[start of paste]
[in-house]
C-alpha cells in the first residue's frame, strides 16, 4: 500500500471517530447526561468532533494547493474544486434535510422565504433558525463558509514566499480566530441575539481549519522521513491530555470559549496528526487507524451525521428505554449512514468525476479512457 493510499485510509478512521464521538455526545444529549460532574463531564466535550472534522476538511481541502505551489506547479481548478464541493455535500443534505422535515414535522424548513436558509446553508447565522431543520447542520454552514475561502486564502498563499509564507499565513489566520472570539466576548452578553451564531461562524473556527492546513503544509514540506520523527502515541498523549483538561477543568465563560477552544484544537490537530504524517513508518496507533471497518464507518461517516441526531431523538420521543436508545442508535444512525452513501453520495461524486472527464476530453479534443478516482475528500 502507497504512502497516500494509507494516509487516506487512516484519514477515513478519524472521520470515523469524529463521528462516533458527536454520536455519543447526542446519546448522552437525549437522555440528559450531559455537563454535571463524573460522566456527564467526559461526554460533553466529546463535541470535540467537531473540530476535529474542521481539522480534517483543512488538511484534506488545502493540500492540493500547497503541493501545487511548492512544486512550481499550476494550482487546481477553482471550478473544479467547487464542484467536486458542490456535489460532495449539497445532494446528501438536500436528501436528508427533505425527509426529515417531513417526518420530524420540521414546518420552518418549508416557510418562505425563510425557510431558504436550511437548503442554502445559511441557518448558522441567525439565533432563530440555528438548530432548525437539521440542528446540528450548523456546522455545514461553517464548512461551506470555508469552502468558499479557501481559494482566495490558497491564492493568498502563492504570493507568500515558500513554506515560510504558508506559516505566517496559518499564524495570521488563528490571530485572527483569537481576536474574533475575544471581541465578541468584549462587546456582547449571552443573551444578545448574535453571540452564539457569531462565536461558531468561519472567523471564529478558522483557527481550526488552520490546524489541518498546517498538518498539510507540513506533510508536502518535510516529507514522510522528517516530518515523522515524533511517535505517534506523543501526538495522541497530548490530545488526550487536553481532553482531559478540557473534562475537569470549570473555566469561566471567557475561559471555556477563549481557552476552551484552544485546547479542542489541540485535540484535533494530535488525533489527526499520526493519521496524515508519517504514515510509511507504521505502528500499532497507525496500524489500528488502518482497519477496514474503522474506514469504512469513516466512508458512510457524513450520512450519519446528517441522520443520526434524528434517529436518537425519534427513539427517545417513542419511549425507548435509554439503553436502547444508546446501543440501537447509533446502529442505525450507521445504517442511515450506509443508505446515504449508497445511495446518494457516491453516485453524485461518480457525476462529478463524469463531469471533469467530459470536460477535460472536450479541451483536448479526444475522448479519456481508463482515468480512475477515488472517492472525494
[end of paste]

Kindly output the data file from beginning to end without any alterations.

[in-house]
C-alpha cells in the first residue's frame, strides 16, 4: 500500500471517530447526561468532533494547493474544486434535510422565504433558525463558509514566499480566530441575539481549519522521513491530555470559549496528526487507524451525521428505554449512514468525476479512457 493510499485510509478512521464521538455526545444529549460532574463531564466535550472534522476538511481541502505551489506547479481548478464541493455535500443534505422535515414535522424548513436558509446553508447565522431543520447542520454552514475561502486564502498563499509564507499565513489566520472570539466576548452578553451564531461562524473556527492546513503544509514540506520523527502515541498523549483538561477543568465563560477552544484544537490537530504524517513508518496507533471497518464507518461517516441526531431523538420521543436508545442508535444512525452513501453520495461524486472527464476530453479534443478516482475528500 502507497504512502497516500494509507494516509487516506487512516484519514477515513478519524472521520470515523469524529463521528462516533458527536454520536455519543447526542446519546448522552437525549437522555440528559450531559455537563454535571463524573460522566456527564467526559461526554460533553466529546463535541470535540467537531473540530476535529474542521481539522480534517483543512488538511484534506488545502493540500492540493500547497503541493501545487511548492512544486512550481499550476494550482487546481477553482471550478473544479467547487464542484467536486458542490456535489460532495449539497445532494446528501438536500436528501436528508427533505425527509426529515417531513417526518420530524420540521414546518420552518418549508416557510418562505425563510425557510431558504436550511437548503442554502445559511441557518448558522441567525439565533432563530440555528438548530432548525437539521440542528446540528450548523456546522455545514461553517464548512461551506470555508469552502468558499479557501481559494482566495490558497491564492493568498502563492504570493507568500515558500513554506515560510504558508506559516505566517496559518499564524495570521488563528490571530485572527483569537481576536474574533475575544471581541465578541468584549462587546456582547449571552443573551444578545448574535453571540452564539457569531462565536461558531468561519472567523471564529478558522483557527481550526488552520490546524489541518498546517498538518498539510507540513506533510508536502518535510516529507514522510522528517516530518515523522515524533511517535505517534506523543501526538495522541497530548490530545488526550487536553481532553482531559478540557473534562475537569470549570473555566469561566471567557475561559471555556477563549481557552476552551484552544485546547479542542489541540485535540484535533494530535488525533489527526499520526493519521496524515508519517504514515510509511507504521505502528500499532497507525496500524489500528488502518482497519477496514474503522474506514469504512469513516466512508458512510457524513450520512450519519446528517441522520443520526434524528434517529436518537425519534427513539427517545417513542419511549425507548435509554439503553436502547444508546446501543440501537447509533446502529442505525450507521445504517442511515450506509443508505446515504449508497445511495446518494457516491453516485453524485461518480457525476462529478463524469463531469471533469467530459470536460477535460472536450479541451483536448479526444475522448479519456481508463482515468480512475477515488472517492472525494